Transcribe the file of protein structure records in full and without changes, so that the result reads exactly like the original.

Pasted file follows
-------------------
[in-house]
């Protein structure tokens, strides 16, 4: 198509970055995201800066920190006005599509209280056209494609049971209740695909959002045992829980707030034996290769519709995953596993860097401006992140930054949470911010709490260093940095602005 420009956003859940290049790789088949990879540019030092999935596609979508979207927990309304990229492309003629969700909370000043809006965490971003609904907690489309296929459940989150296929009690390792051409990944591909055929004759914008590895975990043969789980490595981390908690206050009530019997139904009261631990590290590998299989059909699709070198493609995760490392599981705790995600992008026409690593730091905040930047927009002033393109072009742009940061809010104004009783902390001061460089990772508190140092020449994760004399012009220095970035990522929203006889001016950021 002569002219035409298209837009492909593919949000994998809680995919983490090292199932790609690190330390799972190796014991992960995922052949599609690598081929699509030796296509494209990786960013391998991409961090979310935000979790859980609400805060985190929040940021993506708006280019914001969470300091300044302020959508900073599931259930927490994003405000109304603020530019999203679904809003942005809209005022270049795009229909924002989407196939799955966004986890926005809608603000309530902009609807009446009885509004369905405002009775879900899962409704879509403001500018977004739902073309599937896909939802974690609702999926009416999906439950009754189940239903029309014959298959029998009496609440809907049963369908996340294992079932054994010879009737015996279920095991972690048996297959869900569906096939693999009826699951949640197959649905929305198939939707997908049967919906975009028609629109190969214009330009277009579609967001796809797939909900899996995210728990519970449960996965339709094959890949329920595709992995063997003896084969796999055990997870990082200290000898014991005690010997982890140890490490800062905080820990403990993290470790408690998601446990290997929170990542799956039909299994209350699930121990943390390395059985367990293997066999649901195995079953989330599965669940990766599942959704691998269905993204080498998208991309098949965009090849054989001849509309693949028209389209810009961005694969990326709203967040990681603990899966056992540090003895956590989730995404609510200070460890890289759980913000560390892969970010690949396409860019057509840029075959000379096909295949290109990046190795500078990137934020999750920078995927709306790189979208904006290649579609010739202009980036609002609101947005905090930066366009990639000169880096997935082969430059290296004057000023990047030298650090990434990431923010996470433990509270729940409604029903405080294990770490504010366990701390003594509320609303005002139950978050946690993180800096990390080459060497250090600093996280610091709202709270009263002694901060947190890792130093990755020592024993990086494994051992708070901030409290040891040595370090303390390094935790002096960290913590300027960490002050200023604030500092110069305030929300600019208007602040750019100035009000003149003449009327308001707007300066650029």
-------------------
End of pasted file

[in-house]
């Protein structure tokens, strides 16, 4: 198509970055995201800066920190006005599509209280056209494609049971209740695909959002045992829980707030034996290769519709995953596993860097401006992140930054949470911010709490260093940095602005 420009956003859940290049790789088949990879540019030092999935596609979508979207927990309304990229492309003629969700909370000043809006965490971003609904907690489309296929459940989150296929009690390792051409990944591909055929004759914008590895975990043969789980490595981390908690206050009530019997139904009261631990590290590998299989059909699709070198493609995760490392599981705790995600992008026409690593730091905040930047927009002033393109072009742009940061809010104004009783902390001061460089990772508190140092020449994760004399012009220095970035990522929203006889001016950021 002569002219035409298209837009492909593919949000994998809680995919983490090292199932790609690190330390799972190796014991992960995922052949599609690598081929699509030796296509494209990786960013391998991409961090979310935000979790859980609400805060985190929040940021993506708006280019914001969470300091300044302020959508900073599931259930927490994003405000109304603020530019999203679904809003942005809209005022270049795009229909924002989407196939799955966004986890926005809608603000309530902009609807009446009885509004369905405002009775879900899962409704879509403001500018977004739902073309599937896909939802974690609702999926009416999906439950009754189940239903029309014959298959029998009496609440809907049963369908996340294992079932054994010879009737015996279920095991972690048996297959869900569906096939693999009826699951949640197959649905929305198939939707997908049967919906975009028609629109190969214009330009277009579609967001796809797939909900899996995210728990519970449960996965339709094959890949329920595709992995063997003896084969796999055990997870990082200290000898014991005690010997982890140890490490800062905080820990403990993290470790408690998601446990290997929170990542799956039909299994209350699930121990943390390395059985367990293997066999649901195995079953989330599965669940990766599942959704691998269905993204080498998208991309098949965009090849054989001849509309693949028209389209810009961005694969990326709203967040990681603990899966056992540090003895956590989730995404609510200070460890890289759980913000560390892969970010690949396409860019057509840029075959000379096909295949290109990046190795500078990137934020999750920078995927709306790189979208904006290649579609010739202009980036609002609101947005905090930066366009990639000169880096997935082969430059290296004057000023990047030298650090990434990431923010996470433990509270729940409604029903405080294990770490504010366990701390003594509320609303005002139950978050946690993180800096990390080459060497250090600093996280610091709202709270009263002694901060947190890792130093990755020592024993990086494994051992708070901030409290040891040595370090303390390094935790002096960290913590300027960490002050200023604030500092110069305030929300600019208007602040750019100035009000003149003449009327308001707007300066650029």